Gearing Up for Giraffe Collaring

After over a year delay, its nearly time to return to Kenya with partners from the Giraffe Conservation Foundation, San Diego Zoo Global, and Kenya Wildlife Service to fit 25-30 reticulated giraffe with solar powered GPS transmitters. We’ll be working across the Laikipia Plateau to increase our sample size from n = 11 individuals and provide a better understanding of the space use and movements of these endangered animals.  Along our way, we will be accompanied by Ed Yong, author of “I Contain Multitudes: The Microbes Within Us and a Grander View of Life” and journalist at The Atlantic, to increase awareness of the plight of giraffes and the complexities to conserving them.  Should be an exciting two weeks.

Very much looking forward to moving this initiative forward and hopeful to have many pictures to share.

A TOWER of giraffe!  No, for real, that’s the proper term for a group of giraffes.

Counting large mammals from drones

Ever wonder what a bison looks like from 100 meters altitude?  This image was taken from a DJI drone during field activities at the American Prairie Reserve in Montana last month, part of ongoing efforts to develop automatic tools to accurately count large mammals.  Beyond a total count, we’re also interested in quantifying the total number of calves, juveniles, and adults in each image, something that is extremely useful to monitor population growth.  If you look closely, you can see the calves, which have an orange tint, are smaller than the other animals in the image, and often found next to their mothers.  Much harder is differentiating sex in the juveniles.  Some of the large males, however, are relatively easy to identify and there are a few big boys in the image.  One of these large males can be seen “wallowing” near the center of the image, a characteristic of bison and how they re-shape the ecosystem, providing improved habitat for a variety of other species.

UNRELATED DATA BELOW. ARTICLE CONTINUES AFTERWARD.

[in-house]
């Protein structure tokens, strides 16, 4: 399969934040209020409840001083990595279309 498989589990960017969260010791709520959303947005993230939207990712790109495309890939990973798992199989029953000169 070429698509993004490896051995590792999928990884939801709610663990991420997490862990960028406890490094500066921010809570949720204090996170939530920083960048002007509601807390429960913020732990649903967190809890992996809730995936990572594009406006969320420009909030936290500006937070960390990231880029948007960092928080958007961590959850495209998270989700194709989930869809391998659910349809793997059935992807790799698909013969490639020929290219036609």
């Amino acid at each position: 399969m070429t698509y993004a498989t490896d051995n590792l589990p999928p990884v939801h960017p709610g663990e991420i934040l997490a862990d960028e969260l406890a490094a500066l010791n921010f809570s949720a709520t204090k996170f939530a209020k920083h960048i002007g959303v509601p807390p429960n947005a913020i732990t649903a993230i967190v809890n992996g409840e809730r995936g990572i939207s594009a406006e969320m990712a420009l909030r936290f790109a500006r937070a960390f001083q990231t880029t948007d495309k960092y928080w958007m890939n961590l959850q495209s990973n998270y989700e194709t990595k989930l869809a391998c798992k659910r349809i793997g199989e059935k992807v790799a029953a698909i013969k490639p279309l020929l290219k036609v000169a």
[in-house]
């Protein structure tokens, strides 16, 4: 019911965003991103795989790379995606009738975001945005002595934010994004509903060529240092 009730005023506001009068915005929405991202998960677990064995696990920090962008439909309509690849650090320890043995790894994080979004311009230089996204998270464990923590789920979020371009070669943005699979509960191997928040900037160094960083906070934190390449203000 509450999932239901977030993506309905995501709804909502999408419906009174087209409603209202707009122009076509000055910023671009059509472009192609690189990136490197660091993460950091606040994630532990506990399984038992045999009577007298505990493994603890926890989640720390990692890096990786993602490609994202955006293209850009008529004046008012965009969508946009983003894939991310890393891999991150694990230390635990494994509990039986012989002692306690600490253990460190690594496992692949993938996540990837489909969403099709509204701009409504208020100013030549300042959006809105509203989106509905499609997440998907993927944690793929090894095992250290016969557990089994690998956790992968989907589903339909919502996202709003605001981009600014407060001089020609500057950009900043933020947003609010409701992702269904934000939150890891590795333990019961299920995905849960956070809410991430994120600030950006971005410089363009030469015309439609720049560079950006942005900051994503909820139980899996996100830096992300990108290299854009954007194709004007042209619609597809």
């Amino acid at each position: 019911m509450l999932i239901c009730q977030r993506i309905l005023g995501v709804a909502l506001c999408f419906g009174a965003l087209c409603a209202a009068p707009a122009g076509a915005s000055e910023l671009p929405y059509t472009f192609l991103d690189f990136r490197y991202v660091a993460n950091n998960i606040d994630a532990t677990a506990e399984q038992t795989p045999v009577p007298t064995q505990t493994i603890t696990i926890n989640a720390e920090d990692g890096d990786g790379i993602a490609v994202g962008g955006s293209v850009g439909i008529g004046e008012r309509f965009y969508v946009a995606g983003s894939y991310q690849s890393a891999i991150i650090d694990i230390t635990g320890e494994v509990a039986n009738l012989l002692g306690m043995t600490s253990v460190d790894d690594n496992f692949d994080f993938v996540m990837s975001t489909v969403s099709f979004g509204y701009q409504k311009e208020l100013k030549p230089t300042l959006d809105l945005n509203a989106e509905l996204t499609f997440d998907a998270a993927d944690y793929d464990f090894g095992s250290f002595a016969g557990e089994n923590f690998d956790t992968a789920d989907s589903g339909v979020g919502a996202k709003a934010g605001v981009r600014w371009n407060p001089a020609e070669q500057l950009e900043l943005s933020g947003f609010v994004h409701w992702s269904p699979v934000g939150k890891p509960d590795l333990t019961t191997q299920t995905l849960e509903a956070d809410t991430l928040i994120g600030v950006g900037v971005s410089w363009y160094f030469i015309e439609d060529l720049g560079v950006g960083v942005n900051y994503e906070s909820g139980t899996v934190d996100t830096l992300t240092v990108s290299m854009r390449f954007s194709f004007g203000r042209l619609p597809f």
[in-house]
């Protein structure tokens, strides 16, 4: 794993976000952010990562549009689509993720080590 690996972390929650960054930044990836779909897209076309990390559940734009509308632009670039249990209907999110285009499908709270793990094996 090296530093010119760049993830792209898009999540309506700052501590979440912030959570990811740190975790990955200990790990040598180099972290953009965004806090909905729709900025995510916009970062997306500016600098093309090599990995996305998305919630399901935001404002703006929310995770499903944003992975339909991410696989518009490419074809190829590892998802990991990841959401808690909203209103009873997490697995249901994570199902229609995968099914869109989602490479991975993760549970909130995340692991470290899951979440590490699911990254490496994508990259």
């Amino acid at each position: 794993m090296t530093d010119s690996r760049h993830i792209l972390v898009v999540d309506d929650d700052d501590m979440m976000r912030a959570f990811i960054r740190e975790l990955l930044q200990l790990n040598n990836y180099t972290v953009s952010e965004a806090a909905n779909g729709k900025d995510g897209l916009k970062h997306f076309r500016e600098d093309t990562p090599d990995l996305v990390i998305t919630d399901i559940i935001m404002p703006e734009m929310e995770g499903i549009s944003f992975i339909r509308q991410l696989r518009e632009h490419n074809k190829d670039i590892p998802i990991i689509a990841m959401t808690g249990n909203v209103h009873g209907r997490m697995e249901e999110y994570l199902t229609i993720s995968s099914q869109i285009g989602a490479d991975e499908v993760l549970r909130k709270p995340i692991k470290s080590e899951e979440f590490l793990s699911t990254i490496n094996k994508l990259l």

I count 46 individuals in this image, inclusive of 6 calves.  We’ll see if the computer agrees!

Image collected from a DJI Mavic Pro 2 at 100 meters across the Sun Prairie management unit in the American Prairie Reserve, Montana.

Geographic range of giraffe updated

Congratulations to David O’Connor and colleagues for their recent publication in Mammal Review which updates the known distribution of giraffe species across the African continent.  Lot’s of changes due to improved data that will ultimately help to inform and target conservation efforts.  Looking forward to next steps with San Diego Zoo Global and the Giraffe Conservation Foundation as we gear up to collar 25 reticulated giraffe across the northern rangelands in Kenya.

Updated geographic range maps for giraffe in sub‐Saharan Africa. Ranges are shown as filled coloured polygons for each species. The dashed outlines show the previously recognised IUCN range for each taxon (Giraffe Conservation Foundation 2016, Muller et al. 2018). The cross‐hatched areas are where giraffe populations are not confirmed, but possibly do occur. Figure from O’Connor et al. 2019.